Friday, December 17, 2010
Nation Braces for Productivity Boom from Randian Economists
Since the election of President Obama, Americans have lived with the fear that libertarian economists across the country would no longer have the same incentives to write, consult, or otherwise contribute to the economy. The president's promise to end the Bush-era tax cuts for the wealthy, along with the expiration of restrictions on the estate tax, had raised concerns that these uber-productive members of society would take their talents and withdraw from society. However, with both Houses passing the $850 billion "stimulating taxes" bill and President Obama expected to sign it into law, economists are now looking forward to a boom in their own productivity.
"Certainly, we can now expect more movies, novels, concerts, and even orthodontia," predicted one Randian economist, who asked not to be named because he was embarrassed not to be working that very moment. "But we can expect the highest productivity jump from economists. We are the most sensitive to the slightest change in incentives, so from now on it's Katy bar the door!"
It was unclear what immediate effects the change in productivity will have on such economic markers as GDP, the trade deficit, or the unemployment rate. But the nation's mood is expected to brighten as this talented group of thinkers begins to participate in the labor market to their fullest economic ability.
"The possibilities are endless," said the economist. "It could be giving a talk, writing an article, editing a journal, and so on. These contributions will have a huge impact on the economy. We may even write original op-ed pieces."
One group, however, had mixed feelings about the passage of the tax compromise. Although children of Randian economists can now look forward to a larger inheritance, they no longer expect to spend more time playing with their parents. "My father said he was going to build a tree fort with us after Obama was elected," said one child who asked for anonymity, in fear of getting a time-out if named. "But just yesterday, he said his incentives had changed. At least the taxes he takes out of my allowance won't go up, either."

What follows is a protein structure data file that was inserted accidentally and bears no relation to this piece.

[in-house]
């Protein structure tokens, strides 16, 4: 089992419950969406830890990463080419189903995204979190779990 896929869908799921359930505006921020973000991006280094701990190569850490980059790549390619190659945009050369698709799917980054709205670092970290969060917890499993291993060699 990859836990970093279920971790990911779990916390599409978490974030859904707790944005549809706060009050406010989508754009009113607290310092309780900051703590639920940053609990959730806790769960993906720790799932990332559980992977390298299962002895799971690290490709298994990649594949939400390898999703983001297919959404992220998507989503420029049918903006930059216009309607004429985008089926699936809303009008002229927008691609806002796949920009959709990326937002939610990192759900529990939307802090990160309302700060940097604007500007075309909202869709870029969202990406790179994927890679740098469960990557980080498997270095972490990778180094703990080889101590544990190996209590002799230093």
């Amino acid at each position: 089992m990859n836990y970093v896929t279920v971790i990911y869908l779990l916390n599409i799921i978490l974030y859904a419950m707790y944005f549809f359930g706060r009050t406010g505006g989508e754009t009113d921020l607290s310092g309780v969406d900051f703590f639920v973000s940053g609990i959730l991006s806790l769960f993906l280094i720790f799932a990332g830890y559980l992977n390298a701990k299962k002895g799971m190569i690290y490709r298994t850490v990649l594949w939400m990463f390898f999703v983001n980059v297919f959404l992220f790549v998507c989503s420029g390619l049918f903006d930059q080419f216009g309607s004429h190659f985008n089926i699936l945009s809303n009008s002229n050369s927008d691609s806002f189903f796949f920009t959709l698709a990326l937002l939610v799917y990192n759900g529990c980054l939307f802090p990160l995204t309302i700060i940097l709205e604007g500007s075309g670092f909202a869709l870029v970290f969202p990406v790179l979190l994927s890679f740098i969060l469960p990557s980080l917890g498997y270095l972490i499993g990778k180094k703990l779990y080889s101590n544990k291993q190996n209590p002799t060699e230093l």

TrackBack URL for this entry:
Listed below are links to weblogs that reference Nation Braces for Productivity Boom from Randian Economists:
This is great, Matt. Well done.
Posted by: Anon | Dec 17, 2010 2:12:58 PM
Your title should be "Nation Braces for Productivity Boom from Greg Mankiw". Unless, of course, there are other economists you're referring to as well...
Posted by: Houstonian | Dec 17, 2010 4:20:02 PM
Posted by: Jen Kreder | Dec 19, 2010 12:46:57 AM
Posted by: Joseph Slater | Dec 19, 2010 2:39:08 PM
What's a "Randian economist"? That's just an ill-formed slur you made up, right?
Are you disputing that the idea of a labor/leisure trade-off, as is presented in all microeconomics textbooks, and arguing that it is a mistaken notion? Are you sure you are qualified to do that? If so, a thougth experiment: how much would you work for your employer if income was taxed 100%? How much would you work if income was taxed at some percentage less than 100%? Would the answer be a matter of degree - and if not - do you think that no humans make decisions at the margin or is that just an idiosyncratic approach that you prefer to take?
Posted by: Matt | Dec 20, 2010 6:53:25 PM
Matt(s), the larry david oped in the nyt is somewhat apt also:
Blueberries in every rich man's pot!
Posted by: Dan Markel | Dec 21, 2010 11:05:50 PM
The comments to this entry are closed.